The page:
Friday, August 27, 2010

RAM and CPU improvements in pcsc-lite 1.6.x

Between pcsc-lite 1.5.x and pcsc-lite 1.6.x I improved many aspects regarding resources consumption: CPU and memory.

System used

For the measures I used an embedded Linux on an ARM9 CPU. This is a typical embedded system. The relative gains are comparable on a desktop PC even if the numbers are different.

The CCID driver is the standard one with support of 159 readers. Only this driver is installed.

Note that pcscd is compiled to use libusb instead of the default libhal. The targeted system does not have libhal available. So the libusb-1.0 code is shared between pcscd and libccid.

CPU consumption

Start up time

From 13193049 µs (13 s) to 258262 µs (0.3 s) ⇒ factor x51 or 5008%

pcsc-lite 1.5.x (and previous versions) used a complexity exponential with the number of readers supported in a Info.plist file.

pcsc-lite 1.6.x now has a complexity linear with the number of readers supported in a Info.plist file.

No more polling

In previous versions the sources of polling were:
  • SCardGetStatusChange

    This function is used by an application to detect card events or readers events. In the previous implementation the client library libpcsclite regularly asked the daemon the list of connected readers and card status.

  • Reader hotplug

    If libusb is used by pcsc-lite the USB bus is scanned every 1 second. It is no more the case with libhal.

  • Card events

    The card status is asked by pcscd to the card driver every 200ms. If the driver supports TAG_IFD_POLLING_THREAD then it is no more the case. My CCID driver supports this feature.

In version 1.6.x no polling is done by pcsc-lite. So if nothing happens with the reader(s) then the CPU activity of pcsc-lite is 0%.

RAM consumption of pcscd


Numbers are from the VSZ field from ps(1)

With no reader connected:
From 1516 kB to 976 kB ⇒ gain 36% or 540 kB

With one reader connected:
From 1688 kB to 1180 kB ⇒ gain 30% or 508 kB


From 76 kB to 88 kB ⇒ loss 15%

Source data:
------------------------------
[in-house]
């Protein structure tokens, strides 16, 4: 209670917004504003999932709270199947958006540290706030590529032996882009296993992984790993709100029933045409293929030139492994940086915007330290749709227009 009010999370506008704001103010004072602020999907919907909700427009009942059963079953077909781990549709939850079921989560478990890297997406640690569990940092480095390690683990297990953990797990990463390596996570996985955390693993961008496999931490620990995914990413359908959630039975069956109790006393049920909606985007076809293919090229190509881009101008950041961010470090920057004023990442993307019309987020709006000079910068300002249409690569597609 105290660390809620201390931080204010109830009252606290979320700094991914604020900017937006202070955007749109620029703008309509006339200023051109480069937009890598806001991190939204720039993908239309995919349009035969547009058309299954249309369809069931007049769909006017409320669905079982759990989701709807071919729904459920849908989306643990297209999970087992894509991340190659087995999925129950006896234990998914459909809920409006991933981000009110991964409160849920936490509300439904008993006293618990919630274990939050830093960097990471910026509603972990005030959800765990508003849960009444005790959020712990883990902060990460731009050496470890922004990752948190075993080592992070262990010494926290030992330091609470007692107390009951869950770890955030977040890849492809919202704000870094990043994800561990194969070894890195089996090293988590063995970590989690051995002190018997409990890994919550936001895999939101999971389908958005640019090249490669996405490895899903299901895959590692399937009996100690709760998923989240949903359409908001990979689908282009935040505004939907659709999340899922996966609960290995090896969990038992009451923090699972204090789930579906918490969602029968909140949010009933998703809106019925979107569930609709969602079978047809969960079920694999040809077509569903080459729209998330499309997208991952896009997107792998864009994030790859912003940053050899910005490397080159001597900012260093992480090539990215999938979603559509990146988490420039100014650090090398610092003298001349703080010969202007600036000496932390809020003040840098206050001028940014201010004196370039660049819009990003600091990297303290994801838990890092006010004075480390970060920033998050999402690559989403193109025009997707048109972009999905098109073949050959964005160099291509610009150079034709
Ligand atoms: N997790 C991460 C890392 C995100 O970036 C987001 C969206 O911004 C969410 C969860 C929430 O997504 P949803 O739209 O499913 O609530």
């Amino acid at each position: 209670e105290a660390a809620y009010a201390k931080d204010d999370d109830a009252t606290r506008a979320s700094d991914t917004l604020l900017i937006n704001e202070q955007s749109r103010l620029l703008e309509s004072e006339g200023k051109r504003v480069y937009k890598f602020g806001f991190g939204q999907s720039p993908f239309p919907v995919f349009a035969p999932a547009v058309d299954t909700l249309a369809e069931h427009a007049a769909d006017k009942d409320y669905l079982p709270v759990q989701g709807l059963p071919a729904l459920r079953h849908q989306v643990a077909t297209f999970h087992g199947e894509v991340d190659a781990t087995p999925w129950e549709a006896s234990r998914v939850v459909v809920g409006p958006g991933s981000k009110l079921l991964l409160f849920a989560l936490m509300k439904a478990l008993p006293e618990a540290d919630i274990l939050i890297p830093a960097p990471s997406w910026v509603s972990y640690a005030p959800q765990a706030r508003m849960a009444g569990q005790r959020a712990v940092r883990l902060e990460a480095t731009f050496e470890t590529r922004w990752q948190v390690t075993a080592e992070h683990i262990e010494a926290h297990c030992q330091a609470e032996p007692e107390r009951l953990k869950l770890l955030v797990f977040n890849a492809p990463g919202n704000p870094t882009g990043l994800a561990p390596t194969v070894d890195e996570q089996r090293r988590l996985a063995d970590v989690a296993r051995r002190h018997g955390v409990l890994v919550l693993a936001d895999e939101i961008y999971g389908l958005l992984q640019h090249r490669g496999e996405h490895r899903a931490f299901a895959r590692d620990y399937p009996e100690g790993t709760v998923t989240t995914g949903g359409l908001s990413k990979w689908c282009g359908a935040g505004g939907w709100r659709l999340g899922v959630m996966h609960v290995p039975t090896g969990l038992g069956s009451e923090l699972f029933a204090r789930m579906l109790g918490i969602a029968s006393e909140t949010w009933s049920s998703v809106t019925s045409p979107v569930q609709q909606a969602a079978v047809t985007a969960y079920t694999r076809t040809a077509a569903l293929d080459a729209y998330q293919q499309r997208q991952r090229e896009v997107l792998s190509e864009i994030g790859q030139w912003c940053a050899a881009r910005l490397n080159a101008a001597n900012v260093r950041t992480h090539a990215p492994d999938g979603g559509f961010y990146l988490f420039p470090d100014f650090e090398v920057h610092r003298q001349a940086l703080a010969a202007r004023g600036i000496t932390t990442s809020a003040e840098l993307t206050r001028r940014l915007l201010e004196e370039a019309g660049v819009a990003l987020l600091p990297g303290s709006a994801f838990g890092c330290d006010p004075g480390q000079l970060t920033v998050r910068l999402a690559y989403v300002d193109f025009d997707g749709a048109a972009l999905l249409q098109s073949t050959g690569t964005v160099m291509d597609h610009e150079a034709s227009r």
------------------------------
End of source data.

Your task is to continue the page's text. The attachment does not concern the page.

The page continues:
The code has grow. Mainly because of the use of a list management library.


With no reader connected:
From 624 kB to 84 kB ⇒ gain 86% or 540 kB

With one reader connected:
From 652 kB to 132 kB ⇒; gain 80% or 520 kB

RAM consumption with optimization for embedded systems

As described in a previous article "pcsc-lite for limited (embedded) systems" it is possible to limit the RAM consumption by disabling features.


Both pcsc-lite and libccid supports the --enable-embedded flag.

Global consumption with one reader connected and compared to version 1.6.x:
From 1180 kB to 1152 kB ⇒ gain 2% or 28 kB

--enable-embedded and --disable-serial

Compared to the previous case:
From 1152 kB to 1144 kB ⇒ gain 1% or 8 kB

Compared to the normal case:
From 1180 kB to 1144 kB ⇒ gain 3% or 36 kB

RAM consumption repartition

The graphic bellow gives the repartition (sorted by size) of RAM used by the different parts of a running pcscd with a CCID reader connected.

If I separate the different libraries used from pcscd + libpcsclite + heap + stack we have:

The code I have an impact on (pcsc-lite and libccid) is only 34% of the total RAM consumed. So any further improvement will be rather limited.

But the libraries uClibc, libpthread, libgcc and libdl may also be used by other applications and be present only once in memory and shared. So the real RAM consumption is more complex than shown in the graphics.

RAM consumption of

Measures are done using the testpcsc sample program.

libpcsclite text

Without --enable-embedded:
From 36 kB to 32 kB ⇒ gain 11% or 4 kB

With --enable-embedded:
From 36 kB to 24 kB ⇒ gain 33% or 12 kB

libpcsclite data

The communication between pcscd and libpcsclite do not use a shared memory segment any more. So the RAM mapped file is no more used and 64 kB of RAM are saved.


The start up speed has greatly been improved. This is even more important now that we can start pcscd automatically when needed from libpcsclite.

The use of lists instead of static arrays has decreased the RAM consumed in normal cases and allowed to use much more contexts.

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